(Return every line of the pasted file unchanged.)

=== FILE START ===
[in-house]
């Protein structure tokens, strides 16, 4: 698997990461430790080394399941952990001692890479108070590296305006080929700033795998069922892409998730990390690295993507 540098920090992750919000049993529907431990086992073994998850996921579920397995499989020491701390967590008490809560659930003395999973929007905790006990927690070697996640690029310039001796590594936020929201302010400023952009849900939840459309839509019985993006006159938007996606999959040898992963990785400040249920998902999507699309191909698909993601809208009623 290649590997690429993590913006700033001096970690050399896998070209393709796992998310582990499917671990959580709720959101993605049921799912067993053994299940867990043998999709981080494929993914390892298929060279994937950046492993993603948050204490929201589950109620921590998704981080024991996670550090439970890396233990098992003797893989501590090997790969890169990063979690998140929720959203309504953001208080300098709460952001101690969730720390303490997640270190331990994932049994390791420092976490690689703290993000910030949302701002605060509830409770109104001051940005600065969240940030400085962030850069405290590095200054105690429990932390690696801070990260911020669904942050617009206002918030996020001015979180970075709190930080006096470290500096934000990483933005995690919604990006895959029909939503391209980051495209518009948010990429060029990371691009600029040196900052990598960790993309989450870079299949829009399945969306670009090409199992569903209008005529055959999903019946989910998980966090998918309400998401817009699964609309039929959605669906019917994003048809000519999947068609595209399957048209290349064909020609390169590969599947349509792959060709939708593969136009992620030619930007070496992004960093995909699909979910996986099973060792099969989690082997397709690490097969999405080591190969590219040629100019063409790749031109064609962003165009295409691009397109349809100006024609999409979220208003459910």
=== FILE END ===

[in-house]
């Protein structure tokens, strides 16, 4: 698997990461430790080394399941952990001692890479108070590296305006080929700033795998069922892409998730990390690295993507 540098920090992750919000049993529907431990086992073994998850996921579920397995499989020491701390967590008490809560659930003395999973929007905790006990927690070697996640690029310039001796590594936020929201302010400023952009849900939840459309839509019985993006006159938007996606999959040898992963990785400040249920998902999507699309191909698909993601809208009623 290649590997690429993590913006700033001096970690050399896998070209393709796992998310582990499917671990959580709720959101993605049921799912067993053994299940867990043998999709981080494929993914390892298929060279994937950046492993993603948050204490929201589950109620921590998704981080024991996670550090439970890396233990098992003797893989501590090997790969890169990063979690998140929720959203309504953001208080300098709460952001101690969730720390303490997640270190331990994932049994390791420092976490690689703290993000910030949302701002605060509830409770109104001051940005600065969240940030400085962030850069405290590095200054105690429990932390690696801070990260911020669904942050617009206002918030996020001015979180970075709190930080006096470290500096934000990483933005995690919604990006895959029909939503391209980051495209518009948010990429060029990371691009600029040196900052990598960790993309989450870079299949829009399945969306670009090409199992569903209008005529055959999903019946989910998980966090998918309400998401817009699964609309039929959605669906019917994003048809000519999947068609595209399957048209290349064909020609390169590969599947349509792959060709939708593969136009992620030619930007070496992004960093995909699909979910996986099973060792099969989690082997397709690490097969999405080591190969590219040629100019063409790749031109064609962003165009295409691009397109349809100006024609999409979220208003459910």